"The reason the private sector hasn't solved this problem on its own is the fundamental math problem of building telecommunications networks in rural parts of the country. A mile of fiber in downtown Reno or Las Vegas costs about the same amount as a mile of fiber strung out in a rural part of the state. But you can imagine you can get a lot more customers along that mile of fiber in either of those cities, so the revenue that comes in is quite large," Feinman said. "The revenue that you're going to get out of the rural area, you might only pick up two, three or four customers. So, charging them $50, even $100 a month, you're not going to get back what you invested."

He said building the partnerships with internet providers helps to "buy down that cost so it makes economic sense for somebody to build and then operate the network. Our customer density is pretty low."

Permits are another significant obstacle facing internet installation in Nevada, he said.

"Nevadans know there is a lot of federal land throughout the state. We're working with our partners across the federal government right now to dramatically streamline the approach to permitting that we're taking, so we can make sure these networks get built quickly and with a minimum of red tape."

Monitoring, oversight

The last challenge will be ensuring the internet service providers "do what the taxpayers have paid them to do," Feinman explained. "We're going to have a very robust monitoring and oversight system in place on both ourselves and the state, to make sure that when the taxpayers make a contract and say, 'You're going to build network to these folks and get them online,' our private sector partner does what they contracted to do."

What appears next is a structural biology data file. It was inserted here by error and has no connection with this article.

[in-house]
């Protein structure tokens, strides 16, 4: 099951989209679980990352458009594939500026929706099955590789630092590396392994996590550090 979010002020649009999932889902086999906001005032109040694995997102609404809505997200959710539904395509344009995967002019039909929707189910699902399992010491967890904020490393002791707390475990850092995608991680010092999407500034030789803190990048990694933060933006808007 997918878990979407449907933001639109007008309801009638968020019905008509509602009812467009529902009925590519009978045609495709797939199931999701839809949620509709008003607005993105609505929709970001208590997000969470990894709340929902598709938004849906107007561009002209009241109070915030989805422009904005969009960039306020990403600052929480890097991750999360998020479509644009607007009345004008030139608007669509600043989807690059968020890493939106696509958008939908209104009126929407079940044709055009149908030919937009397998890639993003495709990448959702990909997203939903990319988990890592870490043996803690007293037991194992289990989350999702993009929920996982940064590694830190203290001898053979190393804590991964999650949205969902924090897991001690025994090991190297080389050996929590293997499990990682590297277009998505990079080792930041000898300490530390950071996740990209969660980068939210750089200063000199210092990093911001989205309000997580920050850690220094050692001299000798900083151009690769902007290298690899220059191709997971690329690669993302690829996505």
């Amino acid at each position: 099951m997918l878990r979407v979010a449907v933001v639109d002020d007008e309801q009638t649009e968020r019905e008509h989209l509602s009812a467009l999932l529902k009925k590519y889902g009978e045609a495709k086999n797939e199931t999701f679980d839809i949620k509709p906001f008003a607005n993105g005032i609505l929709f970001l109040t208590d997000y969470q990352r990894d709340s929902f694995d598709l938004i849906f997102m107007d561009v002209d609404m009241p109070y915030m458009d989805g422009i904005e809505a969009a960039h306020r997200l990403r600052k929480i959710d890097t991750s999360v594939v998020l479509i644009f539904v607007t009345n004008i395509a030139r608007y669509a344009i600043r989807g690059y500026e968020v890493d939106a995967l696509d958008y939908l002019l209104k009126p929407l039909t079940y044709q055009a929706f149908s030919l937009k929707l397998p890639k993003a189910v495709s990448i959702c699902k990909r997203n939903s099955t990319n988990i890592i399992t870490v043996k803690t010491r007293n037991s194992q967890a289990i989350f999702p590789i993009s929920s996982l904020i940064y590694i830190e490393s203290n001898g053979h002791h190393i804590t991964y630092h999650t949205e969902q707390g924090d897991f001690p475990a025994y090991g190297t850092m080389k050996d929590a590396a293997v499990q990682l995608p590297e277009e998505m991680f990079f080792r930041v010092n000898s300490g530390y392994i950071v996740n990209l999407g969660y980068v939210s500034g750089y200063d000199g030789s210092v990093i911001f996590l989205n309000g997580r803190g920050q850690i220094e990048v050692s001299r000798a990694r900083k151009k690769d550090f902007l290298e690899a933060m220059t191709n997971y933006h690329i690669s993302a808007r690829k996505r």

What does the timeline of this project look like?

"We are extremely close to approving the second part of Nevada's initial proposals," Feinman said. "They had to get us their plan for how they're going to do this by the end of last year. And we approved the challenge process portion of their plan."

He said the next step is selecting the providers, known as subgrantees, and putting the areas of Nevada narrowed down in the challenge process out for bid. "That will take a couple of months and then they will document all that, and they'll put it out for public comment. Folks will be able to see, here's what the state plans to do and here's how they're going to get you all online."

He said Nevada then "will then absorb that comment and turn their plan in to us at the National Telecommunications and Information Administration. We'll approve it. And they're off to the races, they can get under contract with internet service providers and start building immediately after that."

But he said it comes back to that challenge process first. "I really do want to emphasize the importance of the challenge process. The window closes on March 28."

If the FCC map says someone has internet access when they actually lack it, "there's no way for us to know that they need service," he said.

"We really do need broad citizen participation to make sure that this thing works and gets everybody. The second thing I think is really important: the eligible challengers are local or tribal governments, nonprofits or ISPs."

As part of the Tribal Broadband Connectivity Program, the National Telecommunications and Information Administration has awarded over $35 million to Nevada tribal groups, with $500,000 going to the Te-Moak Tribe of Western Shoshone.

"A citizen needs to work through their local government or through a nonprofit to get those challenges into the state broadband office. Local government is going to be your best bet," Feinman said.

© 2024 Elko Daily Free Press, Nev. Distributed by Tribune Content Agency, LLC.